...could you use an insert nut and adjust the depth of the nut to get the alignment "just right"?...
    Ian, I guess I haven't explained myself very clearly. Putting an insert in the wood would not help at all, in fact it would make things worse. Take a look at LVs handle replacement kit and I think you will immediately grasp the situation.

    The coarse-thread end of the 'connector' is screwed into the wood, which I pre-drilled on the lathe to keep it straight & centred. That was dead easy, once I figured out the right-sized hole for end-grain in she-oak (7/32 was as close to the Goldilocks point as I could get). The trim washer is tapped for the metal-thread end , i.e., the part that goes into the shave body (1/4" NC),. That's handy because it can be screwed onto the stud as a reference point.

    So now you just screw the handle into the body til it snugs up to the washer. With a round handle, it matters little at which point it snugs up, but with shaped handles, you obviously want them to tighten at a precise point so the the 'flats' on the handles are oriented just so. The way to achieve that is simple, you just remove the handle, and screw it a bit more, or back it off a bit, then try again (& again & again!).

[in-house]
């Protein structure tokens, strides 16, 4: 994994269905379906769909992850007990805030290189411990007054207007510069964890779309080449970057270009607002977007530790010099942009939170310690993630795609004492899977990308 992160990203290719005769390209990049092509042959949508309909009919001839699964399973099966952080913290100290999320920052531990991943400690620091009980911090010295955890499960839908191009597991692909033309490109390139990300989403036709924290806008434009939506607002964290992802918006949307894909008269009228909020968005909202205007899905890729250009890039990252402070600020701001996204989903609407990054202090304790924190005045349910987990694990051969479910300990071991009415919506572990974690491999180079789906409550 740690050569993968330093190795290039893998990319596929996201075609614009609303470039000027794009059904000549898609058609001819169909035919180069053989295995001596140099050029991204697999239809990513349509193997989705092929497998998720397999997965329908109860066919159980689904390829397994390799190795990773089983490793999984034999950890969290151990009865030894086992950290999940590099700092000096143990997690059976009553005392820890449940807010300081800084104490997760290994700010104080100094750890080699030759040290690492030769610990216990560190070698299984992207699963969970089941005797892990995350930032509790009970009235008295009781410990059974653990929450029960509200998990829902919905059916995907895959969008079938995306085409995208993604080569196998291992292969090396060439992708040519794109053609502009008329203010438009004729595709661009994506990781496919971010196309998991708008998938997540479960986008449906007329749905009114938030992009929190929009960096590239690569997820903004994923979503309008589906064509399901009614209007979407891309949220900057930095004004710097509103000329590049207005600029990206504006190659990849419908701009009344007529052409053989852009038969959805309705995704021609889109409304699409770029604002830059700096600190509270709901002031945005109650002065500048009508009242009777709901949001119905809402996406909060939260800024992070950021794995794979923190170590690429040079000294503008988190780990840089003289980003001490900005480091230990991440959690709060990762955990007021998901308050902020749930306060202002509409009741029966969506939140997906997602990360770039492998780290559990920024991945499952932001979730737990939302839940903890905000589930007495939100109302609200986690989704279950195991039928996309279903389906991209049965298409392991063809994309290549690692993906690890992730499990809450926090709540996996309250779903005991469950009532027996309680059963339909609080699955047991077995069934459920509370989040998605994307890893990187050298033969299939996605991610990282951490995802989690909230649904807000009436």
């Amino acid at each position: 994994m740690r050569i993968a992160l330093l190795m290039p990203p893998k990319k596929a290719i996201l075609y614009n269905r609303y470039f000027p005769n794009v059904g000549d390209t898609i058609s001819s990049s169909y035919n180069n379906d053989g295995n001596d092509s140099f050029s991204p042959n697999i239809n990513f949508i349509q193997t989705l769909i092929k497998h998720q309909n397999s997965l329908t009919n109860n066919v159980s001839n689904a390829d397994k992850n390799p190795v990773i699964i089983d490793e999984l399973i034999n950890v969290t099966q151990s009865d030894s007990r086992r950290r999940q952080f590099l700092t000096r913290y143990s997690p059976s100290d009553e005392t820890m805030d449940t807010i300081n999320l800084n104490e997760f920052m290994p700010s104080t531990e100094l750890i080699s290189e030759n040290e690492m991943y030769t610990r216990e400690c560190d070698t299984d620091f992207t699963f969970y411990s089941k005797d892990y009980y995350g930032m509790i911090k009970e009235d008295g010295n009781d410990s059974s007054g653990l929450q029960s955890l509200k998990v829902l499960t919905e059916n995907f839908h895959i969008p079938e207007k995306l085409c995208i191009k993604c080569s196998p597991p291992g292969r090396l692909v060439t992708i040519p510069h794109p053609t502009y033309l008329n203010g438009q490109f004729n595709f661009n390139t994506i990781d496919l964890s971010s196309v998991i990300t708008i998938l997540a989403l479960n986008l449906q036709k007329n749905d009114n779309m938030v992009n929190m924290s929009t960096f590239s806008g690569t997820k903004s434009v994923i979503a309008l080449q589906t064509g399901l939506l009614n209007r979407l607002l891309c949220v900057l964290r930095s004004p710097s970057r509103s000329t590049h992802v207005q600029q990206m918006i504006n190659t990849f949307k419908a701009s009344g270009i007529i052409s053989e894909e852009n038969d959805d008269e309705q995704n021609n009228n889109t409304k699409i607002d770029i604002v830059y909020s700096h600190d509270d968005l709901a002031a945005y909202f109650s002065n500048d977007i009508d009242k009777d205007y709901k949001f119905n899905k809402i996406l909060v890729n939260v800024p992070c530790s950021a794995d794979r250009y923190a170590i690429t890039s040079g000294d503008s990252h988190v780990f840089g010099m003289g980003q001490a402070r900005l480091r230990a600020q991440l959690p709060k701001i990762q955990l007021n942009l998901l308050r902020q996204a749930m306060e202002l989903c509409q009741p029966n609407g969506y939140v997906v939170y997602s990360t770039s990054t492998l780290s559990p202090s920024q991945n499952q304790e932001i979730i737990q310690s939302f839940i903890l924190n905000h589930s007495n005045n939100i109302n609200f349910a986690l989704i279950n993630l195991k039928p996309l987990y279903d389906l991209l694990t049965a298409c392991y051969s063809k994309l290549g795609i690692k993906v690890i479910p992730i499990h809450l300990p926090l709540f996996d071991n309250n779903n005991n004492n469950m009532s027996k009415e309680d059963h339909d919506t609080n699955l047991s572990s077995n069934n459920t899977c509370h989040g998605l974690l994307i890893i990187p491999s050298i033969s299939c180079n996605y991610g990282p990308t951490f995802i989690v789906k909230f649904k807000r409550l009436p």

I've used those brass inserts you show quite a bit, & one thing I can tell you is that they are a bear to fit in end-grain of very hard woods. The hole has to be just right - they won't go into a hole drilled to the minor diameter like they'll do for softer woods. Too tight & they either seize halfway in, or you split the wood, Too loose, they won't hold properly. But apart from that, it would only make matters worse when trying to position the handles because you would have to screw the insert back & forth to alter the tighten point. Once they're properly in, those things are very difficult to move!

    As I said, I whinged too much about it, it isn't rocket science, just needs patience, something I need to cultivate more...

    Cheers,
    IW

  5. #19
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    Those look great, Ian! I love the shape and, of course, the wood. I'm convinced you somehow managed to get all of the best SheOak on the East Coast.

    Great shape too. I can imagine they feel great in use.

    So whatcha gonna use em on!?

  6. #20
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    Nice work. I’d like some of those Round Tuits if you have any spare!

  7. #21
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    Quote Originally Posted by Luke Maddux View Post
    I'm convinced you somehow managed to get all of the best SheOak on the East Coast....